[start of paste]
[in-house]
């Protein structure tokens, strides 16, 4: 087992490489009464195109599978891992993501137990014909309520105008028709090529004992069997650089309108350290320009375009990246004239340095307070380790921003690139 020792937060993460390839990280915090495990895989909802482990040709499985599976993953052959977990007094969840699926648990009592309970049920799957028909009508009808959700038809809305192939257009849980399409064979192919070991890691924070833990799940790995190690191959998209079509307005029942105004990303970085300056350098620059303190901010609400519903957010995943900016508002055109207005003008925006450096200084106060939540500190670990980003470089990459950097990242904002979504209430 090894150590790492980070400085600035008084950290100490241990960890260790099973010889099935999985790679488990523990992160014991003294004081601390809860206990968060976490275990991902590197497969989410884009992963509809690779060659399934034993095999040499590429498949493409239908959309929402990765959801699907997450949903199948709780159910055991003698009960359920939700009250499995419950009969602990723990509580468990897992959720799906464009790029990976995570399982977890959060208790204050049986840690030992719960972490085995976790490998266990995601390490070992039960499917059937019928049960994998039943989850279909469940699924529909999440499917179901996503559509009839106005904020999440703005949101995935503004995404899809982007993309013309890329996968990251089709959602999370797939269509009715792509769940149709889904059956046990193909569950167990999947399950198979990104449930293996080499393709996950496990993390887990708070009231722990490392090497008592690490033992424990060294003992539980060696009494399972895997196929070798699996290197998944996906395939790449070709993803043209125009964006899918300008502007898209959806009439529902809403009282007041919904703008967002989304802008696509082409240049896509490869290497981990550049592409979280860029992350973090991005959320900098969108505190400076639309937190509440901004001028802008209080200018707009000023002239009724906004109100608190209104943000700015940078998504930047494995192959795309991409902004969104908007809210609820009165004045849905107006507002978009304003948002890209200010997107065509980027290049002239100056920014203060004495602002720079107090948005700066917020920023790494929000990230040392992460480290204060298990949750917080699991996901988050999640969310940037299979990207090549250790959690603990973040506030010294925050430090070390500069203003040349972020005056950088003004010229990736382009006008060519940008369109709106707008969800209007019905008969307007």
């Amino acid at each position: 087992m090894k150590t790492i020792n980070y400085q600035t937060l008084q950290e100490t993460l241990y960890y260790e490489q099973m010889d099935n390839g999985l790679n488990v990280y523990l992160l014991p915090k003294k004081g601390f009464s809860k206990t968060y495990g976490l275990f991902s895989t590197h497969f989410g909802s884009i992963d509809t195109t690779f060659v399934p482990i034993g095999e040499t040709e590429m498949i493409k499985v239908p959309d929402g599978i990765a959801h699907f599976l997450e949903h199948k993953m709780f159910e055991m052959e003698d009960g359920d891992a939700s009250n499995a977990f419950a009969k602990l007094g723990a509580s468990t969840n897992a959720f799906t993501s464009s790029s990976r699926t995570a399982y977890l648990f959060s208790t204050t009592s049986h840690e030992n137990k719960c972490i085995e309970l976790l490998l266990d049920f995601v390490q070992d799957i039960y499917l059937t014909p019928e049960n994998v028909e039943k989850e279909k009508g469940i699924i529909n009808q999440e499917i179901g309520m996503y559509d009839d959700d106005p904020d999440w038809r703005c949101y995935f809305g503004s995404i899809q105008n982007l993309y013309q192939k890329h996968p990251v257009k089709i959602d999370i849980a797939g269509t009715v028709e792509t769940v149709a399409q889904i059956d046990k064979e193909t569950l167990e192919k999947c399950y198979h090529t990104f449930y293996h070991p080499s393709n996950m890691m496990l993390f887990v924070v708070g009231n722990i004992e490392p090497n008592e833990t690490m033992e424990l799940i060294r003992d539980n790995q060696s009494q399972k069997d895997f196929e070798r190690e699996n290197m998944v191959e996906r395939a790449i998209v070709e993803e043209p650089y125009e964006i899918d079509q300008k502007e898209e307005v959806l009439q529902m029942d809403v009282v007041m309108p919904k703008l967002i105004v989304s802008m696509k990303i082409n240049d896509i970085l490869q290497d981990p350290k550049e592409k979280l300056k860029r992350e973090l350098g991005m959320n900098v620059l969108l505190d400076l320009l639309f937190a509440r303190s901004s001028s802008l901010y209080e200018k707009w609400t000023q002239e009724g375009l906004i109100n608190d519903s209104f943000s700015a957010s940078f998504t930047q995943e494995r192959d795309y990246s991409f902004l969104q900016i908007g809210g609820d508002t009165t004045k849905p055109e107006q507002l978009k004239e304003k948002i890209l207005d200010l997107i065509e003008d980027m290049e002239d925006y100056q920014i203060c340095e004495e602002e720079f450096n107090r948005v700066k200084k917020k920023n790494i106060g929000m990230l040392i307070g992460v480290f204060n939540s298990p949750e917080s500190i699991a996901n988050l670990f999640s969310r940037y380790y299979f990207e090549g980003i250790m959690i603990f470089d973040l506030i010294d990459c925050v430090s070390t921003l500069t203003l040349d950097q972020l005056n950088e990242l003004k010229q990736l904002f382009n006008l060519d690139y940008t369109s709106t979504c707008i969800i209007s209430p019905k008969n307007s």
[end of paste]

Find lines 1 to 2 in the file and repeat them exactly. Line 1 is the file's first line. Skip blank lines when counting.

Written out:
[in-house]
């Protein structure tokens, strides 16, 4: 087992490489009464195109599978891992993501137990014909309520105008028709090529004992069997650089309108350290320009375009990246004239340095307070380790921003690139 020792937060993460390839990280915090495990895989909802482990040709499985599976993953052959977990007094969840699926648990009592309970049920799957028909009508009808959700038809809305192939257009849980399409064979192919070991890691924070833990799940790995190690191959998209079509307005029942105004990303970085300056350098620059303190901010609400519903957010995943900016508002055109207005003008925006450096200084106060939540500190670990980003470089990459950097990242904002979504209430 090894150590790492980070400085600035008084950290100490241990960890260790099973010889099935999985790679488990523990992160014991003294004081601390809860206990968060976490275990991902590197497969989410884009992963509809690779060659399934034993095999040499590429498949493409239908959309929402990765959801699907997450949903199948709780159910055991003698009960359920939700009250499995419950009969602990723990509580468990897992959720799906464009790029990976995570399982977890959060208790204050049986840690030992719960972490085995976790490998266990995601390490070992039960499917059937019928049960994998039943989850279909469940699924529909999440499917179901996503559509009839106005904020999440703005949101995935503004995404899809982007993309013309890329996968990251089709959602999370797939269509009715792509769940149709889904059956046990193909569950167990999947399950198979990104449930293996080499393709996950496990993390887990708070009231722990490392090497008592690490033992424990060294003992539980060696009494399972895997196929070798699996290197998944996906395939790449070709993803043209125009964006899918300008502007898209959806009439529902809403009282007041919904703008967002989304802008696509082409240049896509490869290497981990550049592409979280860029992350973090991005959320900098969108505190400076639309937190509440901004001028802008209080200018707009000023002239009724906004109100608190209104943000700015940078998504930047494995192959795309991409902004969104908007809210609820009165004045849905107006507002978009304003948002890209200010997107065509980027290049002239100056920014203060004495602002720079107090948005700066917020920023790494929000990230040392992460480290204060298990949750917080699991996901988050999640969310940037299979990207090549250790959690603990973040506030010294925050430090070390500069203003040349972020005056950088003004010229990736382009006008060519940008369109709106707008969800209007019905008969307007």